CCFC Blog

I was thrilled to attend the National Conference of the Network for Public Education (NPE) on April 16 and 17 in Raleigh, North Carolina. NPE shared the Convention Center with a local Comic Con, but even without capes and masks our event had the true superheroes: educators fighting for children and our communities. The theme of this year’s conference: “And Justice for All: Strengthening Public Education for Each Child.” Some groups are canceling events in North Carolina in solidarity with those oppressed by the state legislature’s passage of HB2, which nullified local ordinances protecting the LGBT community. But with the news of HB2 coming so close to this conference, NPE President Diane Ravitch boldly announced: “We are going to North...
This month, I had my students write what I called "Activist Poems". We brainstormed a variety of social issues that affect both adults and children. The list had a variety of topics from smoking to terrorism to homelessness. My contribution to the list was screen time. As I read all of my students' poems, I found that one student, Oula, chose this topic to write about. All of my students' poems were powerful, but I felt this one needed to be shared. Here is a 4th grader's perspective on screen-time:    I am against kids having too much screen time I wonder what makes tech so appealing I hear beeps and blinks from a million iPads I see parents neglecting their kids, telling them to watch TV. I want people to socialize more, face to face,...
If someone offered you a dollar a year to advertise to your child, potentially putting their safety in jeopardy, would you do it? Of course not. Yet that’s what many New Jersey school districts are doing by placing ads on the exterior of their school buses. A familiar yellow school bus sends a message, loud and clear: “precious cargo.” However, New Jersey is one of only nine states where that message can be clouded by another one: “buy this.” In 2011, the Legislature felt compelled to pass a law which permits school bus advertising by the promise of robust returns that would help close school budget gaps. But those returns have not materialized. So isn’t it time for New Jersey lawmakers to repeal this law? With public school budgets...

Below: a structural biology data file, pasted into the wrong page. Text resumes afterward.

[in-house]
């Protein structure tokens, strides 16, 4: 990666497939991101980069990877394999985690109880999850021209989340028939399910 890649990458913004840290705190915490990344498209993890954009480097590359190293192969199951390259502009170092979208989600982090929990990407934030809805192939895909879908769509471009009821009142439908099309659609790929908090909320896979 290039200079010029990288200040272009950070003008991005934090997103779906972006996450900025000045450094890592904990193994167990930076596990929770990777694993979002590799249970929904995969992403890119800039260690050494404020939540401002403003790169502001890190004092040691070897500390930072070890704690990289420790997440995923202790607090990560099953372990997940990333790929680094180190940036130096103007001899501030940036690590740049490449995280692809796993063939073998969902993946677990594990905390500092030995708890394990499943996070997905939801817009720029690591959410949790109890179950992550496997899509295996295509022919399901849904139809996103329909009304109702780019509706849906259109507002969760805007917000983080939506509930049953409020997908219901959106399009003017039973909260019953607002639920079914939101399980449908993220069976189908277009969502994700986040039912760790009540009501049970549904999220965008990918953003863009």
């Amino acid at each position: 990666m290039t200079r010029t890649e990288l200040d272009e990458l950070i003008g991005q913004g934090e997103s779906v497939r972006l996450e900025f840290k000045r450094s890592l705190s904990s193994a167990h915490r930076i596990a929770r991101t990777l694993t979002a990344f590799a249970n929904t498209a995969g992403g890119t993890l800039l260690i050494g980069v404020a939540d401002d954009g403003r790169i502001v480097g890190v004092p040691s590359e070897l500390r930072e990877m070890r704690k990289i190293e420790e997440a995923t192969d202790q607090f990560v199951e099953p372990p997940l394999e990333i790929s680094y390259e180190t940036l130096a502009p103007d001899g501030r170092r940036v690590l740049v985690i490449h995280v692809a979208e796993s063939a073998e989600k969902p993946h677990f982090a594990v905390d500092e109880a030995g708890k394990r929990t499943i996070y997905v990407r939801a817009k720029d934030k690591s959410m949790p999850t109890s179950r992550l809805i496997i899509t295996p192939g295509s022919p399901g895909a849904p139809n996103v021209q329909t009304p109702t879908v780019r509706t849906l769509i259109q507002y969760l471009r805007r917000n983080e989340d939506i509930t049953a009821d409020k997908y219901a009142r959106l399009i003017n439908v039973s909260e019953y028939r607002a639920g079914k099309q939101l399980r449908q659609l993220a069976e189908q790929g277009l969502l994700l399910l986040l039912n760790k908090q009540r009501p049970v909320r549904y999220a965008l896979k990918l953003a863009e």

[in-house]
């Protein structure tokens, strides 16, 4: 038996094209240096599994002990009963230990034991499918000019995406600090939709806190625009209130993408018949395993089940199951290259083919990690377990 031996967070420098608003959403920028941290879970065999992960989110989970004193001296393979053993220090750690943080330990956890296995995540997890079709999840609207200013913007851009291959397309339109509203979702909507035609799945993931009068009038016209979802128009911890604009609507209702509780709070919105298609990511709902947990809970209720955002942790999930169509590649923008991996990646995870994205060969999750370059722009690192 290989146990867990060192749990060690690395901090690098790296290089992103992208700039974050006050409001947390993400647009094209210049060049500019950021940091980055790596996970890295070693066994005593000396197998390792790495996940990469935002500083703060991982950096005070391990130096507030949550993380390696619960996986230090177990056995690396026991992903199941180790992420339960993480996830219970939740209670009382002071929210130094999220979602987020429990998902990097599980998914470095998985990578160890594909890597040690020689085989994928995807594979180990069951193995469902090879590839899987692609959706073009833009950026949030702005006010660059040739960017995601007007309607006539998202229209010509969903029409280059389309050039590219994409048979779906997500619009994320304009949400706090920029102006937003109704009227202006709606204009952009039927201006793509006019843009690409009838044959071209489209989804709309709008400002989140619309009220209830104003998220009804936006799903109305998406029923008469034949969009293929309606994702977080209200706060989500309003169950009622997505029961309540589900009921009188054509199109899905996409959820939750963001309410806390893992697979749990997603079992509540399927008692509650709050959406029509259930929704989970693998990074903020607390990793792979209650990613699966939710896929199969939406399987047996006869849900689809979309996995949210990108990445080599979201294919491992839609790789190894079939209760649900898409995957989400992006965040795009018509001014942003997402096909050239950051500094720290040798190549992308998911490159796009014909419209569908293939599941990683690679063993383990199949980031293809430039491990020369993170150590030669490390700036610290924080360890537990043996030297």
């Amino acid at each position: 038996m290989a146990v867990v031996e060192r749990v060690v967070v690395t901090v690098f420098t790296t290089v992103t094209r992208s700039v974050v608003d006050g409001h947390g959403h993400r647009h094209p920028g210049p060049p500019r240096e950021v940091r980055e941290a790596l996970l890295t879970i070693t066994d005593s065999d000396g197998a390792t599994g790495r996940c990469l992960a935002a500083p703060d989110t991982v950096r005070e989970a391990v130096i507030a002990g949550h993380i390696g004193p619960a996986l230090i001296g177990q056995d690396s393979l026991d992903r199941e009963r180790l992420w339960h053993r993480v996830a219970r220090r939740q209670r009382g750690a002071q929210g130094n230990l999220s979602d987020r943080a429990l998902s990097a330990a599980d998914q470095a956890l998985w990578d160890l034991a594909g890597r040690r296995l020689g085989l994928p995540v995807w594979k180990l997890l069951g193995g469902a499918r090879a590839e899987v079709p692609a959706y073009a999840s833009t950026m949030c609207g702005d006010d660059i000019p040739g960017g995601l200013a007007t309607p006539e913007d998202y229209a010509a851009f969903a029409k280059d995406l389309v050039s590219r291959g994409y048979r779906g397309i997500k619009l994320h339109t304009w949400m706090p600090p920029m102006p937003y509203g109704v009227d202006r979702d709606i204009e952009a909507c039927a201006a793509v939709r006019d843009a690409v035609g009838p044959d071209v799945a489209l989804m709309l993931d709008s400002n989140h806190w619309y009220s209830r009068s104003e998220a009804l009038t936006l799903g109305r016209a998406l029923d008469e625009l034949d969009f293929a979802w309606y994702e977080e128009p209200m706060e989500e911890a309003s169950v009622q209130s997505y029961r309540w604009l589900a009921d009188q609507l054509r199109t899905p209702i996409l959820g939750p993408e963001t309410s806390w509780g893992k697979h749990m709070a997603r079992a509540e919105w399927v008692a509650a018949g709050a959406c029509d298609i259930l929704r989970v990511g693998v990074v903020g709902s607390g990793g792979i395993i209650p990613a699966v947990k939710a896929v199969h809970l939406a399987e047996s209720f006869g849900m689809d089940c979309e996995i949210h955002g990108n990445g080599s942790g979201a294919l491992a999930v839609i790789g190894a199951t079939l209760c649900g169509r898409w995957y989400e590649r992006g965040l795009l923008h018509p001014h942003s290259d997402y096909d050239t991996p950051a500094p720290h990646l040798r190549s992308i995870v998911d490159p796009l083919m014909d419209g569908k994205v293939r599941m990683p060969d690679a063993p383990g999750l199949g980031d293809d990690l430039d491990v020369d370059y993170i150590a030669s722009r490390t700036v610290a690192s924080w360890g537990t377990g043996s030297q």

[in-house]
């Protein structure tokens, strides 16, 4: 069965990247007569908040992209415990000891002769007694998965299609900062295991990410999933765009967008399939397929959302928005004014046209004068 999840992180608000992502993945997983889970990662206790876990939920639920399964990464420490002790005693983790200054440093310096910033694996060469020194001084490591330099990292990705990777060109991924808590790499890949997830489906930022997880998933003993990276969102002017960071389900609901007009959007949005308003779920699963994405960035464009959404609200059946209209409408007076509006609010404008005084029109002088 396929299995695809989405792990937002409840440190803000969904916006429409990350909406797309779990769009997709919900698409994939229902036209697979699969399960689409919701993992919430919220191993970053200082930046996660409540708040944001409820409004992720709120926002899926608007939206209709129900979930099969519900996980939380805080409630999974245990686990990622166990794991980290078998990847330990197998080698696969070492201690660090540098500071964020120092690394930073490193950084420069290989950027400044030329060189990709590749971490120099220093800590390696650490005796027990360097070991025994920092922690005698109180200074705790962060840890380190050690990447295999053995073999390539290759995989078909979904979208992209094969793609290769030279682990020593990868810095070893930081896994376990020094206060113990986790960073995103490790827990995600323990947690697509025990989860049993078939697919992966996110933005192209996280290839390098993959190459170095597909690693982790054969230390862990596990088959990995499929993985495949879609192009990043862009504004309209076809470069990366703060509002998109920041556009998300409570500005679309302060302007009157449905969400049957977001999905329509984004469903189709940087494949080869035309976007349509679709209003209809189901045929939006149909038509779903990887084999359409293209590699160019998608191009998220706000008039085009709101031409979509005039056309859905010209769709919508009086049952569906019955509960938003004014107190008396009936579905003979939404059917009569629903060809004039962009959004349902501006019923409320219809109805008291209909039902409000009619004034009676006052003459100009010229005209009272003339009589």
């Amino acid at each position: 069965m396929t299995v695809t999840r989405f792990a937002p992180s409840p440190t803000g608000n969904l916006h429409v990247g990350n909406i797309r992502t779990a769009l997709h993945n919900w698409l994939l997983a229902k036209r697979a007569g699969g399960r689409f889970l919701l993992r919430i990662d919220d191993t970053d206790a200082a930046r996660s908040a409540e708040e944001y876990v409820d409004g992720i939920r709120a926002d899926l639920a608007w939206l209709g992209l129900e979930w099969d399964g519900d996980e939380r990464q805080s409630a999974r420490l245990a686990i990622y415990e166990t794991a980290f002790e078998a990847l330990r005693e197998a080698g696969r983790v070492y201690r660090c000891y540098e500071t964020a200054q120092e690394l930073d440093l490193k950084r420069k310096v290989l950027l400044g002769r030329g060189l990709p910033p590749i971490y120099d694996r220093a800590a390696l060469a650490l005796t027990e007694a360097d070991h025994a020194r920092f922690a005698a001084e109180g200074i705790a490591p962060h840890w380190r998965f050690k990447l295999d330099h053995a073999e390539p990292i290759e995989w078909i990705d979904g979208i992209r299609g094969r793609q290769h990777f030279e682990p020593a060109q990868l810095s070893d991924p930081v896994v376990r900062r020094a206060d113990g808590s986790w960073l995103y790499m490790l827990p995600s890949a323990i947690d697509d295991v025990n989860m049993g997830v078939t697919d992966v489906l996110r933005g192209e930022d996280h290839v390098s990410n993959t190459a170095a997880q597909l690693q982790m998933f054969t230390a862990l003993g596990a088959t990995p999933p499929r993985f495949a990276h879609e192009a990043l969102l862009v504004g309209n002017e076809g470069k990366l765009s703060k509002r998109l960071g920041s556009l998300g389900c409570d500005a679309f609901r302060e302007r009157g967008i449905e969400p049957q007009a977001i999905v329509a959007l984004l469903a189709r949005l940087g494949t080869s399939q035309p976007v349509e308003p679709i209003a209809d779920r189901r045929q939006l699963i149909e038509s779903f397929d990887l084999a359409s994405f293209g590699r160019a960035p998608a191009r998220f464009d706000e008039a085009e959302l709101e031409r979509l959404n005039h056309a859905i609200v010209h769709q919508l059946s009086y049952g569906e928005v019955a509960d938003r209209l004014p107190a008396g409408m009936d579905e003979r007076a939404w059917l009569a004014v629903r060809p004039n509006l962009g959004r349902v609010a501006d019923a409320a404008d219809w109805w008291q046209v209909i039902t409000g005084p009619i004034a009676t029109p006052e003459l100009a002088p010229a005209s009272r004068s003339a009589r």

Nathan DunganFrom better health to better learning to better connections with family and friends, there are so many reasons to celebrate Screen-Free Week. Here’s another: reducing kids’ screen time is the primary way that parents can safeguard children from corporate marketers.  Marketers want 24/7 access to our children so they can sell them things they don’t need. In fact, children are overwhelmed with more than 5,000 advertising impressions per day—many of which are coming at them in rapid succession via the screens in their lives. Buying all that stuff can diminish a child’s...
 The State of Rhode Island House Health Education and Welfare Committee is considering a bill which would prohibit any advertising in schools for food or beverages which do not meet minimum USDA nutrition standards. While CCFC believes schools should be free of all advertising, the bill is an important step towards protecting Rhode Island students from junk food marketing. Below is the testimony which CCFC and Corporate Accountability International have filed in support of this bill.   March 16, 2016 House Committee on Health, Education and Welfare State of Rhode Island General Assembly Testimony of the Campaign for a Commercial-Free Childhood and Corporate Accountability International in favor of...